Yes—for those who didn’t file a tax return in 2018 or 2019 and didn’t receive any of the benefits listed above, the IRS released the Non-Filers: Enter Payment Info tool for Economic Impact Payment registration.
The tool is now closed, but any amount that was not received in 2020 may be available via the Recovery Rebate Credit when you file your 2020 tax return.
Does the CARES Act allow me to use retirement funds for COVID-19 costs without penalty?
Typically, taking an early distribution from your retirement plan means paying both an income tax and a 10% penalty. The CARES Act, however, allows taxpayers to take up to $100,000 penalty-free for a coronavirus-related distribution.
To qualify as “coronavirus related,” the distribution must have been made by a taxpayer who is diagnosed with SARS-COV-2 or COVID-19 by a CDC-approved test for either themselves, a spouse who meets the above qualifications, or, if not directly infected, experiences a hardship due to quarantine, lack of work, or childcare in 2020.
Though the distribution is taxed, the tax can be spread over a 3-year period. If the distribution is repaid (or recontributed to a qualified plan) within that 3-year period, the taxpayer can avoid any income recognition, making it “tax-free.” You would file amended returns to reclaim the taxes paid.
You should receive a 1099-R from the custodian of your retirement savings account showing the amount of the withdrawal. IRS Form 8915-E, which is filed with your tax return, is used to report the distribution, any taxes paid, and any repayment.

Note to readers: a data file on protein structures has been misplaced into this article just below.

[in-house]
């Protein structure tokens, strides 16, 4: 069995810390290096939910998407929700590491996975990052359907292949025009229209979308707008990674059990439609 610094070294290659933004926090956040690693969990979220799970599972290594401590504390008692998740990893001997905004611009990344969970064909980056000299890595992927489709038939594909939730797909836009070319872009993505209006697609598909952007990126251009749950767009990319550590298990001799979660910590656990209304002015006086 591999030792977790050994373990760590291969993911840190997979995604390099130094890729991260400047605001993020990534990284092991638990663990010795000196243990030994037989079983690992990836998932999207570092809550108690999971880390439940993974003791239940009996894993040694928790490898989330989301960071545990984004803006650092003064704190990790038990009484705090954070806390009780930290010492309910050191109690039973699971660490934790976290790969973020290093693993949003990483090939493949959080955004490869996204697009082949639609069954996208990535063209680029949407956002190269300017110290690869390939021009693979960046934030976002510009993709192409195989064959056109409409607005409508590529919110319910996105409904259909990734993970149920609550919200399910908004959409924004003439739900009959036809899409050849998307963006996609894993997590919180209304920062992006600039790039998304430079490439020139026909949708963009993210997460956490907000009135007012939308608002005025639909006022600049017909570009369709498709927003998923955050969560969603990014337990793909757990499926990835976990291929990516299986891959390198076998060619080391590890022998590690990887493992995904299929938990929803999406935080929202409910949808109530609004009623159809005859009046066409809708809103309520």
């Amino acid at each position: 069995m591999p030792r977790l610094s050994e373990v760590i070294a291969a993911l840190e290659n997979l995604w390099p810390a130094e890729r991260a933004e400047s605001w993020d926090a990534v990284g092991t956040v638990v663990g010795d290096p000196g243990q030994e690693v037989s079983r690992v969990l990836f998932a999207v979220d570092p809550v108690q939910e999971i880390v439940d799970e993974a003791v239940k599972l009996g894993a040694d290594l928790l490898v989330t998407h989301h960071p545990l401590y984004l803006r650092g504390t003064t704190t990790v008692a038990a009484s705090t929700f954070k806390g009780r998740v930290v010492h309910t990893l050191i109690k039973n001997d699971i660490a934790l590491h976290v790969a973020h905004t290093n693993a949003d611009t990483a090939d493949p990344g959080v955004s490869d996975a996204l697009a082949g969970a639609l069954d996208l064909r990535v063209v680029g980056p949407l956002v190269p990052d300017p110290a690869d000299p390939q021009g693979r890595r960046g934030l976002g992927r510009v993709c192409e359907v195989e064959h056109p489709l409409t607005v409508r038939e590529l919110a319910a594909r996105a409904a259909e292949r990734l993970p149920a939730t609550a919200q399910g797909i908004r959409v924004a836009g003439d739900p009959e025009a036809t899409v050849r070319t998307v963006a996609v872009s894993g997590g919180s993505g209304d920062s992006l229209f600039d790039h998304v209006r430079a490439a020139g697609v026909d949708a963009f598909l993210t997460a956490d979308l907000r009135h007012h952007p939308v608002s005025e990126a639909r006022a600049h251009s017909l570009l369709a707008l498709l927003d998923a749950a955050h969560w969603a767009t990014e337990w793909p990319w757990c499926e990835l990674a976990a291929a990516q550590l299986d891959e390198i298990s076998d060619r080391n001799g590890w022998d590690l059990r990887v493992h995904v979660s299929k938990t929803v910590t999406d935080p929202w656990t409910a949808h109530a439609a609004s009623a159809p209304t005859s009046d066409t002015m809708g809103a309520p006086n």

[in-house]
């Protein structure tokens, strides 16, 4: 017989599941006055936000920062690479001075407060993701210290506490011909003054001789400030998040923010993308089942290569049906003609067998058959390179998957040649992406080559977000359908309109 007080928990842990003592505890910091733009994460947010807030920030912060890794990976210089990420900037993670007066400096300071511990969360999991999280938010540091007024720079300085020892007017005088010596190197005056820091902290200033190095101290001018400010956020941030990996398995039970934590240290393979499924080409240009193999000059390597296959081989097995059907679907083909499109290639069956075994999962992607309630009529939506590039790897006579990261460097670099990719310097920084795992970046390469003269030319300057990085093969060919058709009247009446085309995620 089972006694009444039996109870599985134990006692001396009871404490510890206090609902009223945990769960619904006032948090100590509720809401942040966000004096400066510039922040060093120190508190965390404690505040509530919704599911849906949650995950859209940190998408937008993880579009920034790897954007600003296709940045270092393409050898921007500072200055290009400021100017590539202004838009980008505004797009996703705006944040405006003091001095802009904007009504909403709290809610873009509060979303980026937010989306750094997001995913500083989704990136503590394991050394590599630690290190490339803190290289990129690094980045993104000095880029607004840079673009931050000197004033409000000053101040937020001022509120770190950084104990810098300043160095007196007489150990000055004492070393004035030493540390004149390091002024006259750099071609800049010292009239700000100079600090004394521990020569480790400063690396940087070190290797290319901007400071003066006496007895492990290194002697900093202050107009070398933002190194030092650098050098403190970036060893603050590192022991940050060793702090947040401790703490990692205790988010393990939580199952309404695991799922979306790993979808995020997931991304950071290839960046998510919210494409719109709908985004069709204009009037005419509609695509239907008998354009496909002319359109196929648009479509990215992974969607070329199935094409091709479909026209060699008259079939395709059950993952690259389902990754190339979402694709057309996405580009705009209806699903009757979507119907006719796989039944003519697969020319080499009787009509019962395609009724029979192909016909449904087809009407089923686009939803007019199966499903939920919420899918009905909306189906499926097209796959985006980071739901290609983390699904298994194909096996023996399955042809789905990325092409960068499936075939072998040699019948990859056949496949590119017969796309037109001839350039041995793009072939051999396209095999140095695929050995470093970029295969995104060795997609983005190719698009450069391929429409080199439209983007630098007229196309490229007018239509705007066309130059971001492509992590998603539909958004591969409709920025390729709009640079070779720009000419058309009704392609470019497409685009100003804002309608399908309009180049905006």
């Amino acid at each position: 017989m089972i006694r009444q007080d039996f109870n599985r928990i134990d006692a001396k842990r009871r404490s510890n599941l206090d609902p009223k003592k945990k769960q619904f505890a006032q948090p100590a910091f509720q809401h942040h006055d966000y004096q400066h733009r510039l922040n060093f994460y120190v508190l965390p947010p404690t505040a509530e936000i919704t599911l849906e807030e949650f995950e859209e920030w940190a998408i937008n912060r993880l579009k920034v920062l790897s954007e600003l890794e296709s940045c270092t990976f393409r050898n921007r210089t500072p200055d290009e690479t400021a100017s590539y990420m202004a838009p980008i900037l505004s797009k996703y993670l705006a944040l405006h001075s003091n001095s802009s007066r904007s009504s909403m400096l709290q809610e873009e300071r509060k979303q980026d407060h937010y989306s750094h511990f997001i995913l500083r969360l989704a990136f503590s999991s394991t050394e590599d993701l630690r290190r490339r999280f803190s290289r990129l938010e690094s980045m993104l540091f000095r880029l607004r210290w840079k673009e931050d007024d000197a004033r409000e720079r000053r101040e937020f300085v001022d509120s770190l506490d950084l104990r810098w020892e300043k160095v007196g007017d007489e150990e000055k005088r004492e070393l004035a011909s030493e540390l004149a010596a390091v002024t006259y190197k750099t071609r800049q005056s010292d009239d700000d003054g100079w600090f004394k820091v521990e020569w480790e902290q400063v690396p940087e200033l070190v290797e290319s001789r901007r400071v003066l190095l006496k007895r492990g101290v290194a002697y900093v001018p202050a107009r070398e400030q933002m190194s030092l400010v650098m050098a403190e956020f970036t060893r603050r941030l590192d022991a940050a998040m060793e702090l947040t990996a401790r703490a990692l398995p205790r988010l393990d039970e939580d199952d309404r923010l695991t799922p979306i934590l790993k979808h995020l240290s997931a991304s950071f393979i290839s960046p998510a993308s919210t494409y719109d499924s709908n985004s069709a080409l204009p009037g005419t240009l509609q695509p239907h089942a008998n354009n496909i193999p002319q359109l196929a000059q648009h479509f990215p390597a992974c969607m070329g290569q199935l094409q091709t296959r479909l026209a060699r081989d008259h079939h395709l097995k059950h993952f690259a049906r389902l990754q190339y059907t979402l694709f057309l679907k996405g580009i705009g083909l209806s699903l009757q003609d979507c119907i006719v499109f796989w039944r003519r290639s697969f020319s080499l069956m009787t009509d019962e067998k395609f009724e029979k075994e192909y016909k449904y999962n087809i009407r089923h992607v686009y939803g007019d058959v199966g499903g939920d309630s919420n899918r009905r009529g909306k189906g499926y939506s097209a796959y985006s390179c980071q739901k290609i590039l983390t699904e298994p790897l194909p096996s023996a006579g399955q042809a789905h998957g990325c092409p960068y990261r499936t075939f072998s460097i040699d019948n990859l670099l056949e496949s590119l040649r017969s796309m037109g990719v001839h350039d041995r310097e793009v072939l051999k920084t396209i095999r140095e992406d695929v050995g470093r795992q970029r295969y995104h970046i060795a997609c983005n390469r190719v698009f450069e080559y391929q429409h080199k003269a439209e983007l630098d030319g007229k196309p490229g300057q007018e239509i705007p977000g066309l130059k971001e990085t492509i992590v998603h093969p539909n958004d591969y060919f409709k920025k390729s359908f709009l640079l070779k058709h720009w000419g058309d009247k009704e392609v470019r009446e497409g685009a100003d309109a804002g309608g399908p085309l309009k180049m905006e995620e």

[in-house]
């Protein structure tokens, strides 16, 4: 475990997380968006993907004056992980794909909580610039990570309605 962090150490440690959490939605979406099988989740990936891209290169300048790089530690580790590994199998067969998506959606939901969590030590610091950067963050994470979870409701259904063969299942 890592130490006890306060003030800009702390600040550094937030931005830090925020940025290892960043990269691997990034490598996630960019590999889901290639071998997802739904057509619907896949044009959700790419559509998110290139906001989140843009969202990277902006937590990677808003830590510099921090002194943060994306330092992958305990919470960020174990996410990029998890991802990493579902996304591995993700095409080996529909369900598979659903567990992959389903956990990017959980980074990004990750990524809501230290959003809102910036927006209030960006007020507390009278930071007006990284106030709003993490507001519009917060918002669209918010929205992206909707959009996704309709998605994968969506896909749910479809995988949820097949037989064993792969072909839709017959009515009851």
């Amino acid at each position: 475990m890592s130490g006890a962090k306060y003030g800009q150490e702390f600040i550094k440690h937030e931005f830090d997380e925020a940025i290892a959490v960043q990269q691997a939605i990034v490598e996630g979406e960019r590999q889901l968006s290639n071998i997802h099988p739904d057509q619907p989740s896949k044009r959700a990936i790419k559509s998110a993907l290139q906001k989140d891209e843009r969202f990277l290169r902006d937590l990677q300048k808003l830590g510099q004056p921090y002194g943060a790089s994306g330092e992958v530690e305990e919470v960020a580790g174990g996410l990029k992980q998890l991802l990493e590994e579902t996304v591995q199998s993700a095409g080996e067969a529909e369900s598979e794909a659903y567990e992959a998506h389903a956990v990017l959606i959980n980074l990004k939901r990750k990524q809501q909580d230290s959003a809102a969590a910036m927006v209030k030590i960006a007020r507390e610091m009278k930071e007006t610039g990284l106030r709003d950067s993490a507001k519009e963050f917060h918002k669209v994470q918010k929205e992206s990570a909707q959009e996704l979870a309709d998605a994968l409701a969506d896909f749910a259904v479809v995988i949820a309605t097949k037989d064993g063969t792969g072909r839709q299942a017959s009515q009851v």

What tax relief is provided by the CARES Act for charitable donations?
While charitable contributions are usually only deductible if you itemize, the CARES Act allows for a $300 above-the-line deduction for donations to qualifying charitable organizations. Taxpayers can take both this deduction and their standard deduction without having to itemize, and it’s here to stay – you can continue to take this deduction beyond 2020.
Note: If you do itemize, you would not also take the new above-the-line deduction.
The CARES Act also changes the limitation on qualified cash charitable contributions from 60% to 100% of AGI, in 2020.
Employer Payment of Employee Student Loan Debt Not Taxed as Income
Usually, any payments an employer makes for student loan debt of an employee is counted as taxable income to that employee. The CARES Act now allows $5,250 of employer-paid student loan payments to be tax-free in 2020. Note that this limit also applies to current employer-paid education expenses, so current and loan payment expenses are only tax free for the first $5,250 of combined expenses.
Any student loan interest will not be deductible to the employee if it is covered by the tax-free amount.
Will the CARES Act affect me in 2021?
Yes—when you file your 2020 tax return before April of 2021, some tax breaks provided by the CARES Act will affect your taxes. For example, unemployment benefits are taxable as income, so be sure to check and see whether income taxes have been withheld or, if not, how much you should set aside for taxes.
The good news is that, if you received an EIP in 2020, you will likely still get a refund in 2021. Even though the EIP was treated as an advanced tax refund, it is separate from the taxes you overpaid in 2020. Any refund you’re due in 2021 is still yours.
Anyone who was due an EIP in 2020 but never received it, or only received part of it, will likely qualify for the Recovery Rebate Credit.